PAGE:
To Ary Vasconcelos, the word “choro” is derived from “choromeleiros,” a musical group that dates back to Brazilian colonial times: “to the public, naturally, any instrumental group would have always been the choromeleiros, an expression which was later shortened to choro.”
What is the structure of choro?
With a 2/4 time signature, the traditional choro has three 16-bar parts (A, B, C) played in rondo. Inspired mainly by the polka style, the traditional form of choro appeared as AA BB A CC A and remained this way until the middle of the 20th century, when 2-part choros started to be accepted. “Apanhei-te Cavaquinho” (Ernesto Nazareth) and “Tico-Tico no Fubá” (Zequinha de Abreu) are typical examples of the 3-part form.
Interestingly enough Ernesto Nazareth adds a transition segment before part C in some of his compositions, deviating from the above rule: “Escorregando,” “Nenê,” “Ranzinza” and “Ouro sobre Azul” are examples.
Pixinguinha launches his choro “Carinhoso” with two parts in 1928, is critisized and does not achieve success at first. The rule “choro must have three parts” was strongly in force at that time. Carinhoso only experiences success when lyrics are added to the tune in 1937.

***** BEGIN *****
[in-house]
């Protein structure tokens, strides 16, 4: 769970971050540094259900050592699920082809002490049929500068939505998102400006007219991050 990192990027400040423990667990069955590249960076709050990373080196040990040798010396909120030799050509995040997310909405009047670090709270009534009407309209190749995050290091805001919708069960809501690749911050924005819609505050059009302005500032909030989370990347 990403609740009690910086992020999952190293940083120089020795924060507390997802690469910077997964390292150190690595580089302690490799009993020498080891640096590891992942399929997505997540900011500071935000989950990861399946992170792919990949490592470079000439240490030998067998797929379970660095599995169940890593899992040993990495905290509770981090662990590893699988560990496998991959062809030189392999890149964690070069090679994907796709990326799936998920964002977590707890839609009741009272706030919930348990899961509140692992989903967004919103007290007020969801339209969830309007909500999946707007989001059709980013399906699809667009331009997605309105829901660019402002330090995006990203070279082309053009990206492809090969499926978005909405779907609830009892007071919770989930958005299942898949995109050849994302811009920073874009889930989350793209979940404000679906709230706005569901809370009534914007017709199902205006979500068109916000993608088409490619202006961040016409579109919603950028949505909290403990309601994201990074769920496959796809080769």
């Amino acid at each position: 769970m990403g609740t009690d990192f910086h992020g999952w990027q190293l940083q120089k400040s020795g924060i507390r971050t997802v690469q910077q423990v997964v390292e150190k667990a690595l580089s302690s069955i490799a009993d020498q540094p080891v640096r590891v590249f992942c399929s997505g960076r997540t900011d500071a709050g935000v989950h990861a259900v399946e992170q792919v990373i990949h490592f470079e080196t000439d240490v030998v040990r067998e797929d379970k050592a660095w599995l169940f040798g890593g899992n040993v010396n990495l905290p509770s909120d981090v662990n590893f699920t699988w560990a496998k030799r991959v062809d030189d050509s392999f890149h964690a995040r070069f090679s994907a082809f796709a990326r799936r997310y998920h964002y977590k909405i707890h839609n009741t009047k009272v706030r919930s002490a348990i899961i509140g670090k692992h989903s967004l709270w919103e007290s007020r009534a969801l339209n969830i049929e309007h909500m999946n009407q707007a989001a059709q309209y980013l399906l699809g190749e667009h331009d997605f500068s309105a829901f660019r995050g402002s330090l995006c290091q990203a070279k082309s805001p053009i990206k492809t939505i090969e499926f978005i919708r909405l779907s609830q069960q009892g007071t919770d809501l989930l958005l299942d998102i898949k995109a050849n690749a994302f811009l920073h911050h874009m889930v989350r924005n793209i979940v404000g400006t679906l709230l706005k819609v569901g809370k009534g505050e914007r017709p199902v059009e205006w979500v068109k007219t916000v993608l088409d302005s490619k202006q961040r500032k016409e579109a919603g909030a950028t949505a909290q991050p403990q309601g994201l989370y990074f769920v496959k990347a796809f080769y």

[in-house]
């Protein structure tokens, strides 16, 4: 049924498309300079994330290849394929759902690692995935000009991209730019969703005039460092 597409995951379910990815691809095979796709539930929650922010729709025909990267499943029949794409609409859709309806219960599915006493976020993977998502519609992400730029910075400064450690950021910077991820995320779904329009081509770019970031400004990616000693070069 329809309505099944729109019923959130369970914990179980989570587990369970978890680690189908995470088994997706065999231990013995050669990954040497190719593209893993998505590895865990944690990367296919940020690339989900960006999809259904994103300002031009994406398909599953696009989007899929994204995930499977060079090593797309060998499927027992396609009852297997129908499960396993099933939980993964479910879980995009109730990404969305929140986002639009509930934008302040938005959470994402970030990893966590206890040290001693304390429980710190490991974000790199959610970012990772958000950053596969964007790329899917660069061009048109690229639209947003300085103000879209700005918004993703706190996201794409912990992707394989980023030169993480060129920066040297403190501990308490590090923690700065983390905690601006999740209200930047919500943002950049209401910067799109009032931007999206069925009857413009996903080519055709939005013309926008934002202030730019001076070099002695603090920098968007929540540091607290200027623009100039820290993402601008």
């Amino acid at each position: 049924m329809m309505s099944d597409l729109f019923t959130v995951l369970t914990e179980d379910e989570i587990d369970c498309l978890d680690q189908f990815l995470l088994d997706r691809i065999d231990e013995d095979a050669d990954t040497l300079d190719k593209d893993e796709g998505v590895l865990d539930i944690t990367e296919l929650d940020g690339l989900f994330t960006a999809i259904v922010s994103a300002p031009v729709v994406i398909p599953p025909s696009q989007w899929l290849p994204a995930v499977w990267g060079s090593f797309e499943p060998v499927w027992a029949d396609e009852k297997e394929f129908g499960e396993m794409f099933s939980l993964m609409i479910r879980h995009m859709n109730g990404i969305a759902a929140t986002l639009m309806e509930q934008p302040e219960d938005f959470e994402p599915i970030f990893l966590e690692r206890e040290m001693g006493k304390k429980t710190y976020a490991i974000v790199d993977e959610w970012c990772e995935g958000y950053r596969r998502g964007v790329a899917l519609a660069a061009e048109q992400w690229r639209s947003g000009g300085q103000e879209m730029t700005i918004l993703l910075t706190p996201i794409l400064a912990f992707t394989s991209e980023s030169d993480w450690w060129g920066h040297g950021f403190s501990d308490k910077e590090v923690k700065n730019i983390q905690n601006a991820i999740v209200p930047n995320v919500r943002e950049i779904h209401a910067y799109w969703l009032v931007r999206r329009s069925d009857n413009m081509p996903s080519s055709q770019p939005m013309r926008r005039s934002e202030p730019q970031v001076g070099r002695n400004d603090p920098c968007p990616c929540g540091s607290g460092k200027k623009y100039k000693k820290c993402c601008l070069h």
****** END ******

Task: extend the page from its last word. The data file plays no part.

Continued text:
“Brasileirinho” by Waldir Azevedo (launched in 1949) reaches an stunning success in Brazil and overseas and definitely clears the way for breaking the taboo that choro must have 3 parts.
It is important to note that many old choro recordings do not literally follow the form AA BB CC A due to technical restrictions of that era in regards to recording time (limited to around 3 minutes), omitting certain repetitions. Especially in the case of slow choros, many recordings followed the form A B A C A, or A BB A in the case of 2-part choros. So when you see a choro score that does not follow the traditional form, it might be that it is a literal transcription of an original recording. This is the case, most of the times, for our scores in all our books.
 Gomes, Laurentino: “1808” - 2. edição - São Paulo - Editora Planeta do Brasil - 2007;
 SIQUEIRA, João Baptista. Três vultos históricos da música brasileira: Mesquita, Callado e Anacleto. Rio de Janeiro: Sociedade Cultural e Artística Uirapuru/ MEC, 1969, pg.98;
 Ary Vasconcelos: “Panorama da Música Popular Brasileira na Belle Époque” - Rio de janeiro - Livraria Sant’Anna - 1977